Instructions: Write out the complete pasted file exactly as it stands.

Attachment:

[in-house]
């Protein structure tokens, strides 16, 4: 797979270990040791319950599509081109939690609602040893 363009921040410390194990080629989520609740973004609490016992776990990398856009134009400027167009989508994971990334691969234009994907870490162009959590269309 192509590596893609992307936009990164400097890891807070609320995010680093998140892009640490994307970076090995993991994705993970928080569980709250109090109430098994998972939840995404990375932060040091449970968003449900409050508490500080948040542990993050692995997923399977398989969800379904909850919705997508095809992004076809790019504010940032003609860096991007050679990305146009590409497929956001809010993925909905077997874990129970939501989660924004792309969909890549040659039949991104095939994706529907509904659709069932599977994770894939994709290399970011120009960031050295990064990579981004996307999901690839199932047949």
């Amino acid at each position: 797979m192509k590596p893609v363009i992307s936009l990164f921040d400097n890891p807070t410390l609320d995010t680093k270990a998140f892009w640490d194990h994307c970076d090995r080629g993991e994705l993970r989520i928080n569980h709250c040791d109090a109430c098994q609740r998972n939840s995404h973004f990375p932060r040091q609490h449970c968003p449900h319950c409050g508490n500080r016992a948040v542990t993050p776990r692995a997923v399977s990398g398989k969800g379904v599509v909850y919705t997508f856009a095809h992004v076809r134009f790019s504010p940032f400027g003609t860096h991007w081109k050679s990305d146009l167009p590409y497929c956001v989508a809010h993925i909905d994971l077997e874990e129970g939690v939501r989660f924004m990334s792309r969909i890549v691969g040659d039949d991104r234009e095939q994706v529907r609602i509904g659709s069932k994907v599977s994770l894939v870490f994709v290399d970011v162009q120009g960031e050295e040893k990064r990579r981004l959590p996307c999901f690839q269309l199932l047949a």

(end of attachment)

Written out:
[in-house]
């Protein structure tokens, strides 16, 4: 797979270990040791319950599509081109939690609602040893 363009921040410390194990080629989520609740973004609490016992776990990398856009134009400027167009989508994971990334691969234009994907870490162009959590269309 192509590596893609992307936009990164400097890891807070609320995010680093998140892009640490994307970076090995993991994705993970928080569980709250109090109430098994998972939840995404990375932060040091449970968003449900409050508490500080948040542990993050692995997923399977398989969800379904909850919705997508095809992004076809790019504010940032003609860096991007050679990305146009590409497929956001809010993925909905077997874990129970939501989660924004792309969909890549040659039949991104095939994706529907509904659709069932599977994770894939994709290399970011120009960031050295990064990579981004996307999901690839199932047949």
């Amino acid at each position: 797979m192509k590596p893609v363009i992307s936009l990164f921040d400097n890891p807070t410390l609320d995010t680093k270990a998140f892009w640490d194990h994307c970076d090995r080629g993991e994705l993970r989520i928080n569980h709250c040791d109090a109430c098994q609740r998972n939840s995404h973004f990375p932060r040091q609490h449970c968003p449900h319950c409050g508490n500080r016992a948040v542990t993050p776990r692995a997923v399977s990398g398989k969800g379904v599509v909850y919705t997508f856009a095809h992004v076809r134009f790019s504010p940032f400027g003609t860096h991007w081109k050679s990305d146009l167009p590409y497929c956001v989508a809010h993925i909905d994971l077997e874990e129970g939690v939501r989660f924004m990334s792309r969909i890549v691969g040659d039949d991104r234009e095939q994706v529907r609602i509904g659709s069932k994907v599977s994770l894939v870490f994709v290399d970011v162009q120009g960031e050295e040893k990064r990579r981004l959590p996307c999901f690839q269309l199932l047949a």